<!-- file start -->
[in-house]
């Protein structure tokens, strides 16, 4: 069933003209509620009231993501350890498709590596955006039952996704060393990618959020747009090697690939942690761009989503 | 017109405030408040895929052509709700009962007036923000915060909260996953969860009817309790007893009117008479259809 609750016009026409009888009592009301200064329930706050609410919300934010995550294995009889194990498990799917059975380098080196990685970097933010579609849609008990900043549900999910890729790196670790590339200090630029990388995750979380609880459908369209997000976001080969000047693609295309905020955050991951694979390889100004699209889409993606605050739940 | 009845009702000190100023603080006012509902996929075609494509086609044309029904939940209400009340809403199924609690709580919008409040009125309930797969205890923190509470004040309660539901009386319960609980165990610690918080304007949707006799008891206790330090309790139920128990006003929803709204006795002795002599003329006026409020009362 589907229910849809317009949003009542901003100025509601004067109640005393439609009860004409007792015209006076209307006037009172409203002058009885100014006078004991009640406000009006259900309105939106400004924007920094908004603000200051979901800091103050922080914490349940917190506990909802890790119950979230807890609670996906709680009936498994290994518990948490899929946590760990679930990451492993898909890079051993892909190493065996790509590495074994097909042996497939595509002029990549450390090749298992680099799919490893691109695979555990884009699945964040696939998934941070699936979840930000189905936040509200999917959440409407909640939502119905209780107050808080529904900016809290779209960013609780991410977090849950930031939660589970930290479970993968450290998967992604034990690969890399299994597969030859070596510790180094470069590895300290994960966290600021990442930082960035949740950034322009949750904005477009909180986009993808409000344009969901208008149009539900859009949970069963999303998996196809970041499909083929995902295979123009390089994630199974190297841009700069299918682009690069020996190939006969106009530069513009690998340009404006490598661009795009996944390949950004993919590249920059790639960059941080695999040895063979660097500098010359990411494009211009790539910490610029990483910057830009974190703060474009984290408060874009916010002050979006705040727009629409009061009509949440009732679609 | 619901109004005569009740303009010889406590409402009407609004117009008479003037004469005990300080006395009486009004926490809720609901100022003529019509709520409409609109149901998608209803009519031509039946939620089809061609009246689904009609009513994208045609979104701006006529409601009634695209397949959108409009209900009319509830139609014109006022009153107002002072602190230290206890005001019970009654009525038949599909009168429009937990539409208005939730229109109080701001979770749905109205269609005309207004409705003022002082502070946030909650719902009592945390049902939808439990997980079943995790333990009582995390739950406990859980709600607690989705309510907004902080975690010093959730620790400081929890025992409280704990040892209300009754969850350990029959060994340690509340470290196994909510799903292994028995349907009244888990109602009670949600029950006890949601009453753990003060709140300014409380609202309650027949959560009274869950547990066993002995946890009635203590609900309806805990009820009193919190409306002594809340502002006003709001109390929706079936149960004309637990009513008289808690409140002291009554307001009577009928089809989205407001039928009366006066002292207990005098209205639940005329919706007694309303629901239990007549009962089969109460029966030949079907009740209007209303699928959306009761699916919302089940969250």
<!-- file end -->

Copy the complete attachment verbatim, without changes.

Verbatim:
[in-house]
């Protein structure tokens, strides 16, 4: 069933003209509620009231993501350890498709590596955006039952996704060393990618959020747009090697690939942690761009989503 | 017109405030408040895929052509709700009962007036923000915060909260996953969860009817309790007893009117008479259809 609750016009026409009888009592009301200064329930706050609410919300934010995550294995009889194990498990799917059975380098080196990685970097933010579609849609008990900043549900999910890729790196670790590339200090630029990388995750979380609880459908369209997000976001080969000047693609295309905020955050991951694979390889100004699209889409993606605050739940 | 009845009702000190100023603080006012509902996929075609494509086609044309029904939940209400009340809403199924609690709580919008409040009125309930797969205890923190509470004040309660539901009386319960609980165990610690918080304007949707006799008891206790330090309790139920128990006003929803709204006795002795002599003329006026409020009362 589907229910849809317009949003009542901003100025509601004067109640005393439609009860004409007792015209006076209307006037009172409203002058009885100014006078004991009640406000009006259900309105939106400004924007920094908004603000200051979901800091103050922080914490349940917190506990909802890790119950979230807890609670996906709680009936498994290994518990948490899929946590760990679930990451492993898909890079051993892909190493065996790509590495074994097909042996497939595509002029990549450390090749298992680099799919490893691109695979555990884009699945964040696939998934941070699936979840930000189905936040509200999917959440409407909640939502119905209780107050808080529904900016809290779209960013609780991410977090849950930031939660589970930290479970993968450290998967992604034990690969890399299994597969030859070596510790180094470069590895300290994960966290600021990442930082960035949740950034322009949750904005477009909180986009993808409000344009969901208008149009539900859009949970069963999303998996196809970041499909083929995902295979123009390089994630199974190297841009700069299918682009690069020996190939006969106009530069513009690998340009404006490598661009795009996944390949950004993919590249920059790639960059941080695999040895063979660097500098010359990411494009211009790539910490610029990483910057830009974190703060474009984290408060874009916010002050979006705040727009629409009061009509949440009732679609 | 619901109004005569009740303009010889406590409402009407609004117009008479003037004469005990300080006395009486009004926490809720609901100022003529019509709520409409609109149901998608209803009519031509039946939620089809061609009246689904009609009513994208045609979104701006006529409601009634695209397949959108409009209900009319509830139609014109006022009153107002002072602190230290206890005001019970009654009525038949599909009168429009937990539409208005939730229109109080701001979770749905109205269609005309207004409705003022002082502070946030909650719902009592945390049902939808439990997980079943995790333990009582995390739950406990859980709600607690989705309510907004902080975690010093959730620790400081929890025992409280704990040892209300009754969850350990029959060994340690509340470290196994909510799903292994028995349907009244888990109602009670949600029950006890949601009453753990003060709140300014409380609202309650027949959560009274869950547990066993002995946890009635203590609900309806805990009820009193919190409306002594809340502002006003709001109390929706079936149960004309637990009513008289808690409140002291009554307001009577009928089809989205407001039928009366006066002292207990005098209205639940005329919706007694309303629901239990007549009962089969109460029966030949079907009740209007209303699928959306009761699916919302089940969250």